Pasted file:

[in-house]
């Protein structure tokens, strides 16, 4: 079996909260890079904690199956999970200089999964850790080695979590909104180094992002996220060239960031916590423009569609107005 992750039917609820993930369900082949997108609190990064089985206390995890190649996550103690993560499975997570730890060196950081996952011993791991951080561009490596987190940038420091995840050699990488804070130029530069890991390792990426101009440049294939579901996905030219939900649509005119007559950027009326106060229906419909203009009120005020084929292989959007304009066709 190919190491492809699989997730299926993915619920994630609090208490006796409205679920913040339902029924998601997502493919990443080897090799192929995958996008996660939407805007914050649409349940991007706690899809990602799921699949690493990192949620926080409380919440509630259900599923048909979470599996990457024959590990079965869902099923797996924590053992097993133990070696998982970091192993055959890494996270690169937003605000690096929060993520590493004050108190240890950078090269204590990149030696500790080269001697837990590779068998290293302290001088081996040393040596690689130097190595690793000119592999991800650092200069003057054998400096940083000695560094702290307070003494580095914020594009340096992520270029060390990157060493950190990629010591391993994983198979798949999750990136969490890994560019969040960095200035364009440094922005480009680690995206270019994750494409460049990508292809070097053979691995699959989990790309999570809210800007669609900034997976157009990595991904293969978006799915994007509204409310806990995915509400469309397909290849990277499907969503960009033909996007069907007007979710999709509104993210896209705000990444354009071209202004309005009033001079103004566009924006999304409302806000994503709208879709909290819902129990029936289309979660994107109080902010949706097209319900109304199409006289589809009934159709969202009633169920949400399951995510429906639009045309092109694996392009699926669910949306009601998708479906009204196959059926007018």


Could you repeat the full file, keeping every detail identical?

[in-house]
């Protein structure tokens, strides 16, 4: 079996909260890079904690199956999970200089999964850790080695979590909104180094992002996220060239960031916590423009569609107005 992750039917609820993930369900082949997108609190990064089985206390995890190649996550103690993560499975997570730890060196950081996952011993791991951080561009490596987190940038420091995840050699990488804070130029530069890991390792990426101009440049294939579901996905030219939900649509005119007559950027009326106060229906419909203009009120005020084929292989959007304009066709 190919190491492809699989997730299926993915619920994630609090208490006796409205679920913040339902029924998601997502493919990443080897090799192929995958996008996660939407805007914050649409349940991007706690899809990602799921699949690493990192949620926080409380919440509630259900599923048909979470599996990457024959590990079965869902099923797996924590053992097993133990070696998982970091192993055959890494996270690169937003605000690096929060993520590493004050108190240890950078090269204590990149030696500790080269001697837990590779068998290293302290001088081996040393040596690689130097190595690793000119592999991800650092200069003057054998400096940083000695560094702290307070003494580095914020594009340096992520270029060390990157060493950190990629010591391993994983198979798949999750990136969490890994560019969040960095200035364009440094922005480009680690995206270019994750494409460049990508292809070097053979691995699959989990790309999570809210800007669609900034997976157009990595991904293969978006799915994007509204409310806990995915509400469309397909290849990277499907969503960009033909996007069907007007979710999709509104993210896209705000990444354009071209202004309005009033001079103004566009924006999304409302806000994503709208879709909290819902129990029936289309979660994107109080902010949706097209319900109304199409006289589809009934159709969202009633169920949400399951995510429906639009045309092109694996392009699926669910949306009601998708479906009204196959059926007018």